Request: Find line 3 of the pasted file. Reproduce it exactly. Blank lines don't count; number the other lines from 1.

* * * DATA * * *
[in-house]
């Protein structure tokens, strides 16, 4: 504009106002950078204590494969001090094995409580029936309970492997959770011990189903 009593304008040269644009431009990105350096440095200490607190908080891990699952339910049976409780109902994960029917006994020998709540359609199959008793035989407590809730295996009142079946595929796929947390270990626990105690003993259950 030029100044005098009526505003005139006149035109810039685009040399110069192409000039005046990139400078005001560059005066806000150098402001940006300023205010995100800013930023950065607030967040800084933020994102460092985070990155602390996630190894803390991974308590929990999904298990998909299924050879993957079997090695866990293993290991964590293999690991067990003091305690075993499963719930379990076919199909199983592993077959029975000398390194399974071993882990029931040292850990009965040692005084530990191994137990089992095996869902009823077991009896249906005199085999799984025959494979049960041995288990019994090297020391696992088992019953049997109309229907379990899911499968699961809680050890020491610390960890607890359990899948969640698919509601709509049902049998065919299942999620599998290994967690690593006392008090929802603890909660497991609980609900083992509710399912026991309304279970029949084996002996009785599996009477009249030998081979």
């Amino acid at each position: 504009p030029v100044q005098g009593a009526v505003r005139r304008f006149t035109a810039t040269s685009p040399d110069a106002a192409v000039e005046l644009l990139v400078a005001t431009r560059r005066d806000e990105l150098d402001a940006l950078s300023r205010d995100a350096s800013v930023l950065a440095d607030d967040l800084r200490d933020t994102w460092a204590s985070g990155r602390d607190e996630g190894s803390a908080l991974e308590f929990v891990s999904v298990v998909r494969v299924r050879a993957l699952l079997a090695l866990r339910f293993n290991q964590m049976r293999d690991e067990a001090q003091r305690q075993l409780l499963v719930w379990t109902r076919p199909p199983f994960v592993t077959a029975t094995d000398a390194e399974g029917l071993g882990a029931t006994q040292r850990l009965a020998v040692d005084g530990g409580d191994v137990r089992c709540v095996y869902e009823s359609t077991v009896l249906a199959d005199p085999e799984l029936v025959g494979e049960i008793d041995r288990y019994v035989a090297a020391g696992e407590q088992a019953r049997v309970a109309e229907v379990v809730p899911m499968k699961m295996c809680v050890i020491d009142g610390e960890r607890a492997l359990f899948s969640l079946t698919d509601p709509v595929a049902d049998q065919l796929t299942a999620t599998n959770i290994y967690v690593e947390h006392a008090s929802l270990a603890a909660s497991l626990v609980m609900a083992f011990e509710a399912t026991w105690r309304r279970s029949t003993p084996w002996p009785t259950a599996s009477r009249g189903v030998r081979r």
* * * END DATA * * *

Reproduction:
């Amino acid at each position: 504009p030029v100044q005098g009593a009526v505003r005139r304008f006149t035109a810039t040269s685009p040399d110069a106002a192409v000039e005046l644009l990139v400078a005001t431009r560059r005066d806000e990105l150098d402001a940006l950078s300023r205010d995100a350096s800013v930023l950065a440095d607030d967040l800084r200490d933020t994102w460092a204590s985070g990155r602390d607190e996630g190894s803390a908080l991974e308590f929990v891990s999904v298990v998909r494969v299924r050879a993957l699952l079997a090695l866990r339910f293993n290991q964590m049976r293999d690991e067990a001090q003091r305690q075993l409780l499963v719930w379990t109902r076919p199909p199983f994960v592993t077959a029975t094995d000398a390194e399974g029917l071993g882990a029931t006994q040292r850990l009965a020998v040692d005084g530990g409580d191994v137990r089992c709540v095996y869902e009823s359609t077991v009896l249906a199959d005199p085999e799984l029936v025959g494979e049960i008793d041995r288990y019994v035989a090297a020391g696992e407590q088992a019953r049997v309970a109309e229907v379990v809730p899911m499968k699961m295996c809680v050890i020491d009142g610390e960890r607890a492997l359990f899948s969640l079946t698919d509601p709509v595929a049902d049998q065919l796929t299942a999620t599998n959770i290994y967690v690593e947390h006392a008090s929802l270990a603890a909660s497991l626990v609980m609900a083992f011990e509710a399912t026991w105690r309304r279970s029949t003993p084996w002996p009785t259950a599996s009477r009249g189903v030998r081979r």